At present, almost all the information on gene-specific DNA repair in mammals comes from studies with transformed cell lines and proliferating primary cells obtained from rodents and humans. In the present study, we measured the repair of specific DNA regions in primary cultures of nondividing rat hepatocytes (parenchymal cells). DNA damage was induced by irradiating the primary cultures of hepatocytes with ultraviolet (UV) light, and the presence of cyclobutane pyrimidine dimers (CPDs) was measured by using T4 endonuclease V in the following: a 21 -kb BamHl fragment containing the albumin gene, a 14-kb BamHI fragment containing the H-ras gene, and the genome overall. The frequency of CPDs in the two Barnill fragments and the genome overall were similar and ranged from 0.5 to 1.3 CPDs per 10 kb for UV doses of 5-30 J/m2. However, the removal of CPDs from the DNA fragment containing the albumin gene was significantly higher than from that of the genome overall and the DNA fragment containing the H-ras gene. Within 24 hr, approximately 67% of the CPDs was removed from the DNA fragment containing the albumin gene versus less than 40% for the genome overall and the DNA fragment containing the H-ras gene. The lower repair observed for the 14-kb fragment containing the H-ras gene is probably indicative of repair of the nontranscribed region of this fragment because the H-ras gene makes up only 2.4 kb of the 14-kb fragment. Primary cultures of hepatocytes removed CPDs from the transcribed strand of albumin fragment more efficiently than from the nontranscribed strand; however, no differences were observed in the repair of the two strands of the fragment containing the H-ras gene. These results demonstrate that primary cultures of nondividing rat hepatocytes show differential repair of UV-induced DNA damage that is comparable to what has been reported for transformed, proliferating mammalian cell lines.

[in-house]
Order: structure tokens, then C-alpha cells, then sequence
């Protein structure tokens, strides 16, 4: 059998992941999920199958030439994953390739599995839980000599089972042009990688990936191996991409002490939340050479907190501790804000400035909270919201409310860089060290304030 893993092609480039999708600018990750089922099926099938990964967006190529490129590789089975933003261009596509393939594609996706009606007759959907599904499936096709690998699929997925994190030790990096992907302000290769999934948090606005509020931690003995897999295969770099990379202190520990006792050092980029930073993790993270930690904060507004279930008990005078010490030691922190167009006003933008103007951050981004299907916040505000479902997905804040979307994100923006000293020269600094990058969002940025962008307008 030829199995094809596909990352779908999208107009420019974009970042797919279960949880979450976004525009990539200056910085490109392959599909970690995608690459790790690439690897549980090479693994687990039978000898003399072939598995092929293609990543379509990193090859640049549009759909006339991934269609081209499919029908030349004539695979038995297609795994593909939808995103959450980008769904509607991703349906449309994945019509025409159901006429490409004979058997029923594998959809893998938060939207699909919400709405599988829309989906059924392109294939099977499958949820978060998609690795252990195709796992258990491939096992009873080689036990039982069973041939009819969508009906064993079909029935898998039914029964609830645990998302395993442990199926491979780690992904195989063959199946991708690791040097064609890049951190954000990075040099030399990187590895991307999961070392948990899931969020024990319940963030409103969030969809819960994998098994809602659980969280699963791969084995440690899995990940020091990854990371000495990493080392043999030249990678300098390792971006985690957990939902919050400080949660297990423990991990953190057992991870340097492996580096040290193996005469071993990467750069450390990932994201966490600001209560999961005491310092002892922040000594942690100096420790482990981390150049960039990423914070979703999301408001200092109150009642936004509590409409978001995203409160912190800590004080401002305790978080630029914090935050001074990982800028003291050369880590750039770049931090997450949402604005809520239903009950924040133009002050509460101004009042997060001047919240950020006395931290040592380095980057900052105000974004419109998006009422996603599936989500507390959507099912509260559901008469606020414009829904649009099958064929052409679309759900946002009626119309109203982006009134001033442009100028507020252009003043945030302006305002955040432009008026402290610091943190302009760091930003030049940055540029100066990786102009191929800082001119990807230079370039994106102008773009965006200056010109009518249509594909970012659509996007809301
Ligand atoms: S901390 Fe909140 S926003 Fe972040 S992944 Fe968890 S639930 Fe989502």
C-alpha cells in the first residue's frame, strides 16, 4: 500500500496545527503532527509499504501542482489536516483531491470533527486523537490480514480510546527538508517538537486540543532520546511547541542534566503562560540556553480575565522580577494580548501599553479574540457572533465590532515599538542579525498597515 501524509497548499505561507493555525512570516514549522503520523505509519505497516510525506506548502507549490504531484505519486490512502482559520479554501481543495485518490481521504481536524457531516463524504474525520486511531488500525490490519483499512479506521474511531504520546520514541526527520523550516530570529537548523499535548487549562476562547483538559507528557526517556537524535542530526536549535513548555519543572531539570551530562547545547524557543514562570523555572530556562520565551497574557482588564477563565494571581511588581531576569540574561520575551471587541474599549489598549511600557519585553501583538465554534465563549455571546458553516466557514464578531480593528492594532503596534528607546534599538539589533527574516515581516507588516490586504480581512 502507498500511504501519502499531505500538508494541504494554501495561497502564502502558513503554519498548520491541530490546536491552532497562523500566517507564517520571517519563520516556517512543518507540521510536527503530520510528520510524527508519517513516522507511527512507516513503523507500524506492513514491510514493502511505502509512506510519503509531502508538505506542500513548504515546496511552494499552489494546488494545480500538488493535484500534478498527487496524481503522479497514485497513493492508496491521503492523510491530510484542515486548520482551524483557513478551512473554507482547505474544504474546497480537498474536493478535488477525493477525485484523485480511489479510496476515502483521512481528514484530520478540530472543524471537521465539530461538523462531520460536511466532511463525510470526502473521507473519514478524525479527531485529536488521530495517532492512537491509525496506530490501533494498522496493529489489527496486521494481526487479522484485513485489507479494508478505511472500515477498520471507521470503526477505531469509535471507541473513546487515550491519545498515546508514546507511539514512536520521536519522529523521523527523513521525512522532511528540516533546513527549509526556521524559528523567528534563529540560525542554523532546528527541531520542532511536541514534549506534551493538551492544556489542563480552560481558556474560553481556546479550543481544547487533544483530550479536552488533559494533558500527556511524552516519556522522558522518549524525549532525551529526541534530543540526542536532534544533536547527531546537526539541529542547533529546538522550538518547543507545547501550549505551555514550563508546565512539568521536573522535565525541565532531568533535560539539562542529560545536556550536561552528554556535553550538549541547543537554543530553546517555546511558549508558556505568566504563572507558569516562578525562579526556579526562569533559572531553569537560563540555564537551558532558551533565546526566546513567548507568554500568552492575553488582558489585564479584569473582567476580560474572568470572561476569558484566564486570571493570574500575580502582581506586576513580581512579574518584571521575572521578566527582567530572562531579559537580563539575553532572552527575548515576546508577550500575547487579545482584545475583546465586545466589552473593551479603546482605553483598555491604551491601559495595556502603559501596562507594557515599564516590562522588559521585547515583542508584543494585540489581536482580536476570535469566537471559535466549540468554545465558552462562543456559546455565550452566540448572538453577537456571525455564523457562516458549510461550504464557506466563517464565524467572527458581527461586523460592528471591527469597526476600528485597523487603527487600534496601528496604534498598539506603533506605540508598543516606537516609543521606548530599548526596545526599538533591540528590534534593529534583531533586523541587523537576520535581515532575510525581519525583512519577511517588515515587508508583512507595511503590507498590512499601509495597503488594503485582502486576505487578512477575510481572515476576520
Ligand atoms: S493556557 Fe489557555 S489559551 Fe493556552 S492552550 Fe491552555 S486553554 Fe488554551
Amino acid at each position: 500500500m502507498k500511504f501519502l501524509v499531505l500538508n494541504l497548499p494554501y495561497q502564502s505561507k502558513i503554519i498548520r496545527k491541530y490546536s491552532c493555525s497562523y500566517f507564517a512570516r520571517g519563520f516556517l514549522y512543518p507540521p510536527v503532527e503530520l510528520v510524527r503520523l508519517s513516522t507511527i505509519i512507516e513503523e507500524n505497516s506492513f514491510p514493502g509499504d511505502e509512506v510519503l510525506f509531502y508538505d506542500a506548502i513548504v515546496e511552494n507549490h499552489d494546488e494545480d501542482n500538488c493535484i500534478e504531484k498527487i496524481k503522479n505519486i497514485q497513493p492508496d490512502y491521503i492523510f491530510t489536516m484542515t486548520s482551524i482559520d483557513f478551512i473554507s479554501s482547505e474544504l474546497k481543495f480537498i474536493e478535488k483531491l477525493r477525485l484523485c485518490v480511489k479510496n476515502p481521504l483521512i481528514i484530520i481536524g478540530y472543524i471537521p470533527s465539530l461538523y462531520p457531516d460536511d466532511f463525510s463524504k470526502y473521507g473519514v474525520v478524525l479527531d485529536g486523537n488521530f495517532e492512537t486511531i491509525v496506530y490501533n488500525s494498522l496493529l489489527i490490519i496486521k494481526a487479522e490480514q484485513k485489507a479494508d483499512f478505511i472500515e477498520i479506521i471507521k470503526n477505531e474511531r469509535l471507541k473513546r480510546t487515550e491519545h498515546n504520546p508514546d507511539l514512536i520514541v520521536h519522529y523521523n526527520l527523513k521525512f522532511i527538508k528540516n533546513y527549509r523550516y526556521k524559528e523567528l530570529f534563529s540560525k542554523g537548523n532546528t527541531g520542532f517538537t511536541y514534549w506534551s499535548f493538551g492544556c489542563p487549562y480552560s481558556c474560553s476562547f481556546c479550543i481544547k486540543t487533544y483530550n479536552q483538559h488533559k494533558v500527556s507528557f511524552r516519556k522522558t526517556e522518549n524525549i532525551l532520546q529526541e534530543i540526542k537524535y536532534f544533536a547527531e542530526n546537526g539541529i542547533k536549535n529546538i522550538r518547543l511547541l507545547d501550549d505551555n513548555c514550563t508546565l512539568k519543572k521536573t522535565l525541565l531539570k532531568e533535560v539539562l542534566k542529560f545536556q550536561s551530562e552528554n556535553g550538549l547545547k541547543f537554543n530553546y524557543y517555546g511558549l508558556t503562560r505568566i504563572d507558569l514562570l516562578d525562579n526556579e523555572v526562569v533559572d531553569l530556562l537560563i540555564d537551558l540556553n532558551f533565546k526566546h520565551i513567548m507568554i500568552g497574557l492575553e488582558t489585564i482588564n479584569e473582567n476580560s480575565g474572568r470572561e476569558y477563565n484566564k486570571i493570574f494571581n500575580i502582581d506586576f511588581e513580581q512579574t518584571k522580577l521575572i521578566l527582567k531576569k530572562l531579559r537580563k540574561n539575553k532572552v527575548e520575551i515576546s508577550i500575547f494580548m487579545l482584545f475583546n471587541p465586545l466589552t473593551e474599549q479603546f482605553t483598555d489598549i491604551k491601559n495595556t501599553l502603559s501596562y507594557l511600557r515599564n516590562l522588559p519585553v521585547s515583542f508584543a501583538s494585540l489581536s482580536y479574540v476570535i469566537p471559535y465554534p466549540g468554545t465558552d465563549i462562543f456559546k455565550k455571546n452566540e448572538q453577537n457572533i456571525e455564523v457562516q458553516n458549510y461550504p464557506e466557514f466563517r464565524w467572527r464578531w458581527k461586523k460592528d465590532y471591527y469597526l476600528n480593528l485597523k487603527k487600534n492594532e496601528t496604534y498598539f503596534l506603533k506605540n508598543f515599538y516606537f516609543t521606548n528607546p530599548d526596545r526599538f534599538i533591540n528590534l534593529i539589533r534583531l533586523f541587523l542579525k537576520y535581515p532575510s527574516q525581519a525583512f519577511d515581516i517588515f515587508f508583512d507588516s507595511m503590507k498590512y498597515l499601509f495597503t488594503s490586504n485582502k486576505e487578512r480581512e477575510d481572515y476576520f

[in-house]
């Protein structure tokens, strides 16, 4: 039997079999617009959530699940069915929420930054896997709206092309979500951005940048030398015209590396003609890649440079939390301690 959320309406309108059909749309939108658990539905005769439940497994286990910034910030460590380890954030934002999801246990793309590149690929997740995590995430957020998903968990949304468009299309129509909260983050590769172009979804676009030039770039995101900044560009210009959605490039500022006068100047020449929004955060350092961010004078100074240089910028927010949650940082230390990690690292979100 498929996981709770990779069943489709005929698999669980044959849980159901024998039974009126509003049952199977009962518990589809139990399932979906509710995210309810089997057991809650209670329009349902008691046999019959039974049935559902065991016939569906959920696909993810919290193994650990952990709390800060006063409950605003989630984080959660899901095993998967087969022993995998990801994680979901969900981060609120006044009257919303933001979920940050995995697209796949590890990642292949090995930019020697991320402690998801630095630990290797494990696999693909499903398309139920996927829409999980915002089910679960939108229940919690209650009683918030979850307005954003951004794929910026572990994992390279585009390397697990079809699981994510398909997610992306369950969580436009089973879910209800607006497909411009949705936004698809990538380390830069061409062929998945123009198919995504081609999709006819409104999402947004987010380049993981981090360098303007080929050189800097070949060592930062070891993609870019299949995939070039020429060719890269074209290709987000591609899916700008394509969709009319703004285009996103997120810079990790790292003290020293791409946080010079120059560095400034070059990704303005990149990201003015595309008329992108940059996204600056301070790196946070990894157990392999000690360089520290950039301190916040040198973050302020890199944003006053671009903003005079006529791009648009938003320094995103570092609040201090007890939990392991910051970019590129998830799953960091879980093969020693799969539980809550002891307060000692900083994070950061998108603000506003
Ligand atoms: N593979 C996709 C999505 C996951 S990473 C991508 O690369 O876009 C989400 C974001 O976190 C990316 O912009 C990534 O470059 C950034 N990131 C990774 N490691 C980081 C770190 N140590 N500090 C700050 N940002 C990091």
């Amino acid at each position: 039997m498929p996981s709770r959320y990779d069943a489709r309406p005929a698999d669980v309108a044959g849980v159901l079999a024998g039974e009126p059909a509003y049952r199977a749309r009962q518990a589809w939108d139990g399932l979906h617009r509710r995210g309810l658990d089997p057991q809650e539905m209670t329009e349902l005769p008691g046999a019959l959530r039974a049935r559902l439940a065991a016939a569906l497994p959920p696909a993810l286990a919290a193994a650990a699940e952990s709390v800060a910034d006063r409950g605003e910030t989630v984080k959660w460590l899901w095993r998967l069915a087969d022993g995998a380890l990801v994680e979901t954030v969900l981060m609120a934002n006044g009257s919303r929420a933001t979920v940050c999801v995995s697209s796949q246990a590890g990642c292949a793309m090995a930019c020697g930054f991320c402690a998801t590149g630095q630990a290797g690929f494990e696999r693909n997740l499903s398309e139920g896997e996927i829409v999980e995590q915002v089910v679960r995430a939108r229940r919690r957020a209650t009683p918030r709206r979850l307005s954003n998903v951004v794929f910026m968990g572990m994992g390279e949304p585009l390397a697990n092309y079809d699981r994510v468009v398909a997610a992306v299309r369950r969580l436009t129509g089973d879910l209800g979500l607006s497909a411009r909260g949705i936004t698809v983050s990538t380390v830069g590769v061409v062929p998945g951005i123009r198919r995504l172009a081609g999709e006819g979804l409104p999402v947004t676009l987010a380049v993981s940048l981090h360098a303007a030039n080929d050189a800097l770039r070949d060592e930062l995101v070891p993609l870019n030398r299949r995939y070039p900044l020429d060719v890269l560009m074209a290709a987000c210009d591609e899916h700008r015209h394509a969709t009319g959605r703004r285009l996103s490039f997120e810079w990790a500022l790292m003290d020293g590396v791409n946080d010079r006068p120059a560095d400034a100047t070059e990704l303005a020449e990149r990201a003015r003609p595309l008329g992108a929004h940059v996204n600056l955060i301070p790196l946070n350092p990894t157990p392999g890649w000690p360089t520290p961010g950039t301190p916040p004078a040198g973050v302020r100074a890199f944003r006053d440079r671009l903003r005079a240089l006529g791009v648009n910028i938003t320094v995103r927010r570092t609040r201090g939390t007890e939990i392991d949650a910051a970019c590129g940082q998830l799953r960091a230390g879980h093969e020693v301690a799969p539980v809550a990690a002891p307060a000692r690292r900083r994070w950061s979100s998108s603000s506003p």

|Original language||English (US)|
|Number of pages||9|
|Journal||Journal of Cellular Physiology|
|State||Published - Aug 1998|
ASJC Scopus subject areas
- Clinical Biochemistry
- Cell Biology